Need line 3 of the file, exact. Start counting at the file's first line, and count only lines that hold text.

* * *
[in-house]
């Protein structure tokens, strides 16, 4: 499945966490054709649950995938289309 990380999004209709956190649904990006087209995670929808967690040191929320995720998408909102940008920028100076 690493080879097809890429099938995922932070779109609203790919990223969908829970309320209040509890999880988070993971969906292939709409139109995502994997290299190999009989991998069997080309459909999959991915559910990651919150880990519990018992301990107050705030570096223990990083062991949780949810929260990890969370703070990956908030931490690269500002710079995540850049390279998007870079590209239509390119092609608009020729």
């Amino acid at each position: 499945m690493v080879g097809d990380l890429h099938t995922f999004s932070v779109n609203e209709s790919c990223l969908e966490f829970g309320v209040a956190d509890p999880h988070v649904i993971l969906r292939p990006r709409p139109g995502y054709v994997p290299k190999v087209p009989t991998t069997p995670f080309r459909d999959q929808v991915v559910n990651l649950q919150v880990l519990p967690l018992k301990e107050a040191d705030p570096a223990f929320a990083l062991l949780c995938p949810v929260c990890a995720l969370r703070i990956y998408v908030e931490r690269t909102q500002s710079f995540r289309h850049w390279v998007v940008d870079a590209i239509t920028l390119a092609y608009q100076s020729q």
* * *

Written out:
């Amino acid at each position: 499945m690493v080879g097809d990380l890429h099938t995922f999004s932070v779109n609203e209709s790919c990223l969908e966490f829970g309320v209040a956190d509890p999880h988070v649904i993971l969906r292939p990006r709409p139109g995502y054709v994997p290299k190999v087209p009989t991998t069997p995670f080309r459909d999959q929808v991915v559910n990651l649950q919150v880990l519990p967690l018992k301990e107050a040191d705030p570096a223990f929320a990083l062991l949780c995938p949810v929260c990890a995720l969370r703070i990956y998408v908030e931490r690269t909102q500002s710079f995540r289309h850049w390279v998007v940008d870079a590209i239509t920028l390119a092609y608009q100076s020729q």